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One of the main disadvantages of the MC Policy Gradient algorithm (REINFORCE) as described say here is the fact that it has high variance (returns, which we sample, will significantly vary from episode to episode). Therefore it is perfectly reasonable to use a critic to reduce variance and this is what for example Deep Deterministic Policy Gradient (DDPG) does.

Now, let's assume that we're given an MDP with completely deterministic dynamics. In that case, if we start from a specific state and follow a certain deterministic policy we will always obtain the exact same return (therefore we have zero bias and zero variance). If we follow a certain stochastic policy the return will vary depending on how much we explore, but under an almost-deterministic policy our variance will be quite small. In any case, there's no contribution to the variance from the deterministic MDP dynamics.

In deep reinforcement learning for portfolio optimization, many researchers (Xiong at al. for example) use historical market data for model training. The resulting MDP dynamics is of course completely deterministic (if historical prices are used as states) and there's no real sequentiality involved. Consequently, all return variance stems from the stochasticity of the policy itself. However, most researchers still use DDPG as a variance reduction mechanism.

What's the point of using DDPG for variance reduction when the underlying MDP used for training has deterministic dynamics? Why not simply use the Reinforce algorithm?

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In deep reinforcement learning for portfolio optimization, many researchers (Xiong at al. for example) use historical market data for model training. The resulting MDP dynamics is of course completely deterministic (if historical prices are used as states) and there's no real sequentiality involved.

Whilst I cannot comment on the specific financial model, I think it unlikely that these researchers would apply RL without there being a sequence.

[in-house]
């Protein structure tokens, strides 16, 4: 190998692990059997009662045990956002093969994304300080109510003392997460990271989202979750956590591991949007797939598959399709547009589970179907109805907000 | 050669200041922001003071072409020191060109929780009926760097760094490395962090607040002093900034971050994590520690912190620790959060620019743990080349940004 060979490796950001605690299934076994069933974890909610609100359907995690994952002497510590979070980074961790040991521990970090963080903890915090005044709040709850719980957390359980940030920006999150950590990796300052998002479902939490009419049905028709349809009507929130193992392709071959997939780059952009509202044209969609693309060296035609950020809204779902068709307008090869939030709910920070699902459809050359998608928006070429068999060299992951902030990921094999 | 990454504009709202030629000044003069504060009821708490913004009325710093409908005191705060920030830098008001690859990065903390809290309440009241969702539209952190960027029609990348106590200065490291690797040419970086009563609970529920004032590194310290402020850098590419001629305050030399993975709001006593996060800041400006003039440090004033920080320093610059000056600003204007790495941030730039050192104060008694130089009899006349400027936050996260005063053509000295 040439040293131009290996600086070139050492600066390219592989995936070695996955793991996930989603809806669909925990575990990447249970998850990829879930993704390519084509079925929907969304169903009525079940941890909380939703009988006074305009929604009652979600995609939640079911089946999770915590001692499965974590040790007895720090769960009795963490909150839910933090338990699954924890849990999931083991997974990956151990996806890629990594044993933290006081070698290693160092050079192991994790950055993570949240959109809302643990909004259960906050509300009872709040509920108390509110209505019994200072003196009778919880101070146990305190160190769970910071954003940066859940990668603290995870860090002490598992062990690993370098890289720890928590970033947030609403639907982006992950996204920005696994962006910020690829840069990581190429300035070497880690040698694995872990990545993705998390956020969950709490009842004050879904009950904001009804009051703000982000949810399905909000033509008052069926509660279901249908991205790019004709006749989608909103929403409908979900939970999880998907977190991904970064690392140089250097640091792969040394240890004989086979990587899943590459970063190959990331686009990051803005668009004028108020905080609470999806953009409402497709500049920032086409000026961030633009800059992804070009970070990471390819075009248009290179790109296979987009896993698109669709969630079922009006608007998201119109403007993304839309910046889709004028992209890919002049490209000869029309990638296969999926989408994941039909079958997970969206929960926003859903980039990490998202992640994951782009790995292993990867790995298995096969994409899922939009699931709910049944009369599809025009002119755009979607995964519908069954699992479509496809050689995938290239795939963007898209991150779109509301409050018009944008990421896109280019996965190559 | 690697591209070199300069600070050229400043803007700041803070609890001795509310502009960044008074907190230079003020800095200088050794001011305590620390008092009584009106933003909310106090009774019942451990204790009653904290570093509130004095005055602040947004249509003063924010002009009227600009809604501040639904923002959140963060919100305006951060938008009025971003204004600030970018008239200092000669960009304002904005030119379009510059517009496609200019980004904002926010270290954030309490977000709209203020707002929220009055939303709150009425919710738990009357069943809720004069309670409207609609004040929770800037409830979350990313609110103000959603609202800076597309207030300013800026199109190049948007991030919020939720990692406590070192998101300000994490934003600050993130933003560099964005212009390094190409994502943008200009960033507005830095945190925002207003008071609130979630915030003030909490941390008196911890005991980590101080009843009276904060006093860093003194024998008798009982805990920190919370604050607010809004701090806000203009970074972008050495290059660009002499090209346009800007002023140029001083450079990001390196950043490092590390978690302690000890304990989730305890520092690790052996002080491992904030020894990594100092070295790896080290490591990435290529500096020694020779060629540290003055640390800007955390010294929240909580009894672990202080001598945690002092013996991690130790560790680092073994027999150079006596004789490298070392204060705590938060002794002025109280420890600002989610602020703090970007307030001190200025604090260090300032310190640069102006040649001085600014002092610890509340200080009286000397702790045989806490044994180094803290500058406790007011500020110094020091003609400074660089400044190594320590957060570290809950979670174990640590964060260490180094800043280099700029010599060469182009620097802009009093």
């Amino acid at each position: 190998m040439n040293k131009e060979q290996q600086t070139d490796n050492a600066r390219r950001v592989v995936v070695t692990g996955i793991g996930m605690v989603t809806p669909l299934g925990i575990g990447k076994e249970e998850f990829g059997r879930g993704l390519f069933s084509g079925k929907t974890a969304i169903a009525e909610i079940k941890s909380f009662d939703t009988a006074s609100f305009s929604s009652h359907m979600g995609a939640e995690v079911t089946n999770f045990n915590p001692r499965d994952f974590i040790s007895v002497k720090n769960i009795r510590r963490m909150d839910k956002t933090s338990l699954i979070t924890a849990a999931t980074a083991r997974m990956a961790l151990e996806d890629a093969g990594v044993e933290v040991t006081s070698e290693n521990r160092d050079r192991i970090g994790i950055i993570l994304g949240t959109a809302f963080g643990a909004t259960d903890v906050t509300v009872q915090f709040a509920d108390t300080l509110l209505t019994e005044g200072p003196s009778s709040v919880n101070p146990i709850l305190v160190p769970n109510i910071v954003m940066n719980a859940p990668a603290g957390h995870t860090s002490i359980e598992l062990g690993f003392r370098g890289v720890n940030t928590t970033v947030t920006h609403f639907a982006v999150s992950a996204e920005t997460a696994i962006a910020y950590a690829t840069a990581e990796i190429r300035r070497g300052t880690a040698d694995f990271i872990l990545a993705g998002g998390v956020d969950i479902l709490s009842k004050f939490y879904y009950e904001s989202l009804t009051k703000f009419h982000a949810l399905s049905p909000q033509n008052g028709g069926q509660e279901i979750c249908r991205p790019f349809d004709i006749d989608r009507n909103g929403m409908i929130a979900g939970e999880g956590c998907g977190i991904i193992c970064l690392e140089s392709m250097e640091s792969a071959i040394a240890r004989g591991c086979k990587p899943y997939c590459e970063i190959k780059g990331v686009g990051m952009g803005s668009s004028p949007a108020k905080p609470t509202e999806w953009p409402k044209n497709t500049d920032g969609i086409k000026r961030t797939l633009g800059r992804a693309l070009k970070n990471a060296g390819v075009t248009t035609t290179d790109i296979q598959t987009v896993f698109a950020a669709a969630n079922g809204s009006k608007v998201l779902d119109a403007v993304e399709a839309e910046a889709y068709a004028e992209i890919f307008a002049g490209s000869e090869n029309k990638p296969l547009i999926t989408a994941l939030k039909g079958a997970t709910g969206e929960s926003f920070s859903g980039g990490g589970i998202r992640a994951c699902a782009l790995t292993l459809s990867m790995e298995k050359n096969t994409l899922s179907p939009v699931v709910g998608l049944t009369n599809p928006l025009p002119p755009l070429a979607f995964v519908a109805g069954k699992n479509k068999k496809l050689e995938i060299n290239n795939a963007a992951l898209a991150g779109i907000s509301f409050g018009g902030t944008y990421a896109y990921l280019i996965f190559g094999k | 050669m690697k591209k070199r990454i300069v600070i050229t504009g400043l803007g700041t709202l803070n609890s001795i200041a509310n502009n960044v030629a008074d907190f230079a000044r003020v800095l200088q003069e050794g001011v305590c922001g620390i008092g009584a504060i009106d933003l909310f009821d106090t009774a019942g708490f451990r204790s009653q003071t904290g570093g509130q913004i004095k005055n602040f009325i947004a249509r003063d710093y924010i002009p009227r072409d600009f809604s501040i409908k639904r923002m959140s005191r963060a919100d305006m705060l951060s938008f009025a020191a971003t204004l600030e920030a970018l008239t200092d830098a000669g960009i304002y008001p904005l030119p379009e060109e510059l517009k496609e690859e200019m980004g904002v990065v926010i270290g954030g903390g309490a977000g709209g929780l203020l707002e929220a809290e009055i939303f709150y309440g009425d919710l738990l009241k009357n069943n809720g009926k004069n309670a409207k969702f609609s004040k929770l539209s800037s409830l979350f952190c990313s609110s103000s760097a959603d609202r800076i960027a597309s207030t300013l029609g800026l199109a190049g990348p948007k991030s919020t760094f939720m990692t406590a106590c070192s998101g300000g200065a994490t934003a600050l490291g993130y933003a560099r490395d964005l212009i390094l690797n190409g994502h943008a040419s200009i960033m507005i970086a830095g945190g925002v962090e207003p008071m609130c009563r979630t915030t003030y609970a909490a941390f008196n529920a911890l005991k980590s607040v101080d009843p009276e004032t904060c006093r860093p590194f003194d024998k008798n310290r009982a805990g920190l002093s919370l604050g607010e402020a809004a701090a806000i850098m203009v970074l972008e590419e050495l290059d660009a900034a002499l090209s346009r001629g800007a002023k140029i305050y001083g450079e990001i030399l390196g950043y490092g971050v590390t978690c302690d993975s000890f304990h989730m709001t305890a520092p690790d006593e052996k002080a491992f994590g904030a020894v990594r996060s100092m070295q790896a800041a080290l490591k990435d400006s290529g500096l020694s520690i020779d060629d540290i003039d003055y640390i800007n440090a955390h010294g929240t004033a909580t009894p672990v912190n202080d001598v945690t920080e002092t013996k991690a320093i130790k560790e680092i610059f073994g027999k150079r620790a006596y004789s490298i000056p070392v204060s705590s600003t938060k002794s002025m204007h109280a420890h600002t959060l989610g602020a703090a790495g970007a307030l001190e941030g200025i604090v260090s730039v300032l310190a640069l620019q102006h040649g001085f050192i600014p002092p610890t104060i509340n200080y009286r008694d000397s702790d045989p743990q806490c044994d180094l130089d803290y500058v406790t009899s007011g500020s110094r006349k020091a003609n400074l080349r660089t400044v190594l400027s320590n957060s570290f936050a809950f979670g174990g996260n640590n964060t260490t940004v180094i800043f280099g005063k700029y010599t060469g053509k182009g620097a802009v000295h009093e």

More likely in my opinion, the historic data feed forms a major part of the environment, but that there are still time steps and a state which depends on an agent's actions. For instance, in a trading simulation, provided the values of trades are below levels that would significantly alter the market itself, it may be a reasonable approximation to use the history of prices and other factual information that progress like a recording, plus have state include the agent's current portfolio of investment and working funds.

What's the point of using DDPG for variance reduction when the underlying MDP used for training has deterministic dynamics? Why not simply use the Reinforce algorithm?

Variance in returns occurs due to stochastic dynamics (if they are present) and the behaviour policy. You cannot use any RL control algorithm with a deterministic behaviour policy*. It would never gain any data that allowed it to assess alternative behaviour.

So in REINFORCE, which is on-policy (the behaviour policy and target policy are the same), and typically starts with near equiprobable action choices, there is high variance. It could be very high when measured over a long episode with many action choices. In basic REINFORCE, the variance is not controlled for, and training uses individual Monte Carlo style returns.

In DDPG, which is off-policy (the target policy is deterministic**, the behaviour policy is stochastic), there is still variance, but it is much reduced with the actor-critic mechanism, plus can be constrained by choice of noise function that relates the behaviour policy to the target policy. In addition, updates to policy and value functions can be made independently of episode ends, which can significantly speed up learning.